Collision Bend adds excitement to Flats’ revived East Bank

Ahhh, the Flats.

You could just feel the crackling of energy on the streets lined with restaurants, bars and clubs. Maybe not to the frenetic levels as the 1990s, but it’s still there.

Jeannene and I were there for all of it back then, celebrating another Indians’ win until 2 a.m. And we were back at it this weekend to try one of the restaurants that had popped up.

Of course, we’re 20 years older. And we went on a Sunday. At 5 p.m. Shut up.

Our stop this time was Collision Bend Brewing Company, which sits on the river in a large, high-ceiling building that was the old Watermark restaurant back in the day. Now, the interior is decorated with reclaimed wood and rope from old ships and wharfs and there is a patio right on the water but we chose the glass enclosed section in between since it was still winter despite the full sunlight.

(And to all the people we saw wearing shorts throughout that day – what the hell? “Suns out, shorts out” doesn’t have to be your mantra, temps are still in the 30s)

But as the sun was starting to set, we settled down with a couple of whiskey drinks. My rye-based Precious Cargo ($11) was more mellow than I was expecting – the lemon juice did liven it up – and Jeannene’s Ramble on the Rose ($11) had a dash of cinnamon which gave it an apple taste.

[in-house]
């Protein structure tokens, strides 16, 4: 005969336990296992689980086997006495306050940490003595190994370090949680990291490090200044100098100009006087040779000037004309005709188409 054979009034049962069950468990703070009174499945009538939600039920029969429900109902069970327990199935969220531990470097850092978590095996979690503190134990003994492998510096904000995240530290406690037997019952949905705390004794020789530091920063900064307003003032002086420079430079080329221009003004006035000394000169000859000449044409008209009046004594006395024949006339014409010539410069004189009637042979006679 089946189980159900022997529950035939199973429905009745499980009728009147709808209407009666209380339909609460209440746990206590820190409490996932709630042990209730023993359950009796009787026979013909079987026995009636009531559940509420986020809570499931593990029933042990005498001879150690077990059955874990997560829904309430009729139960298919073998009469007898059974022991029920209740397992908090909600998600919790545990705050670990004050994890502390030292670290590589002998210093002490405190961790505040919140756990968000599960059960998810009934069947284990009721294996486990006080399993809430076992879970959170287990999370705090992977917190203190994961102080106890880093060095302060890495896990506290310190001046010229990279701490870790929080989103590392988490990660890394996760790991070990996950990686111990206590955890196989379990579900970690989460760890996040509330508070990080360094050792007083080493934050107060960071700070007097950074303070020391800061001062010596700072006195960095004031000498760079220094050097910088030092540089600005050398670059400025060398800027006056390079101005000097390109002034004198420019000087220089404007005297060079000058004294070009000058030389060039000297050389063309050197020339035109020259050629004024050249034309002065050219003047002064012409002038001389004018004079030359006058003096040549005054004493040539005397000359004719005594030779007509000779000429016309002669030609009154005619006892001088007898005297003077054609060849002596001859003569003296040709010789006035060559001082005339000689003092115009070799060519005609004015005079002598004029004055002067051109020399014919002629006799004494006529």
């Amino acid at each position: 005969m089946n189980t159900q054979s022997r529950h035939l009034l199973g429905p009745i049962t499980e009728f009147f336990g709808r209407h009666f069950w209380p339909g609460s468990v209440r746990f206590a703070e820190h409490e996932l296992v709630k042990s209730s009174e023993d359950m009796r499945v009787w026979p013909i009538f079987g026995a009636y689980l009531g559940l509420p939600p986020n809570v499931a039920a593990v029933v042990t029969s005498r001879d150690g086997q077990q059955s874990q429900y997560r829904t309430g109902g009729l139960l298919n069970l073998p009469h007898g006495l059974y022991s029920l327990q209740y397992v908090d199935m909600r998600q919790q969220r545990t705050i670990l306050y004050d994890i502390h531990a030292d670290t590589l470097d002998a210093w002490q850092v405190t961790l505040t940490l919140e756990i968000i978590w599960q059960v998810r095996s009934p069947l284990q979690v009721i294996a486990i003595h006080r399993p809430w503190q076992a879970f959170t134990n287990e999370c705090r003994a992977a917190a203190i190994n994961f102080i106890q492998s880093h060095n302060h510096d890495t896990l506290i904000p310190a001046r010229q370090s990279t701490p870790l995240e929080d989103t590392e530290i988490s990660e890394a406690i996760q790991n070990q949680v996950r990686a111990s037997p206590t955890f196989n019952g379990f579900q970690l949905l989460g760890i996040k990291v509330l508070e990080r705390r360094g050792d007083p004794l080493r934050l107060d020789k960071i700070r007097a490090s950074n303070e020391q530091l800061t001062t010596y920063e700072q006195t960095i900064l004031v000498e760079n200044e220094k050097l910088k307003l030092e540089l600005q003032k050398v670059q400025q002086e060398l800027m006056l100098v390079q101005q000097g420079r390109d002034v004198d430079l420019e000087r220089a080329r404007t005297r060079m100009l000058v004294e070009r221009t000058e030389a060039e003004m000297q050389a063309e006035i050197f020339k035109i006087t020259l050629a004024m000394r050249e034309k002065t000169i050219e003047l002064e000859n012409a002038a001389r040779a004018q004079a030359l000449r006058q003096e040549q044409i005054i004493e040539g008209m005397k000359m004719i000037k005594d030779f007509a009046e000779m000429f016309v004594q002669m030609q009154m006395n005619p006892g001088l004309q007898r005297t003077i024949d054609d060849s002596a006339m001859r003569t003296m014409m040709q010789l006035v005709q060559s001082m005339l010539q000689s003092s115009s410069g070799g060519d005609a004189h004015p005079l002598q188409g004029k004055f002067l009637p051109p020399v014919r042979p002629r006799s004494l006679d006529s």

IMG_3340Our appetizer was an Asian-Style Arancini Siciliana ($6). Normally a traditional Italian dish of fried risotto balls covered in marinara sauce, this version showed the effort of a chef who took his time to bend it to his will — working in pickled ginger while crafting a wasabi mayo that wasn’t overpowering all the while still keeping it a traditional arancini.

The main courses were more ”Cleveland brewpub” fare though still showing a deft touch when it came to seasoning and spice. I had the Pulled Pork ($15) which sounded like a sandwich on the menu but was actually an open-faced one with BBQ-drenched pork piled high with cabbage, onions and onion straws all on a piece of Texas toast. Jeannene was in a similar boat with her Roasted Eggplant Melt ($14).

We passed on dessert though the table next to us seemed to be raving about all of them. But I’m sure we’ll be back, maybe at 6 p.m. next time.

John Bertosa is likely out and about sampling the Northeast Ohio dining scene.

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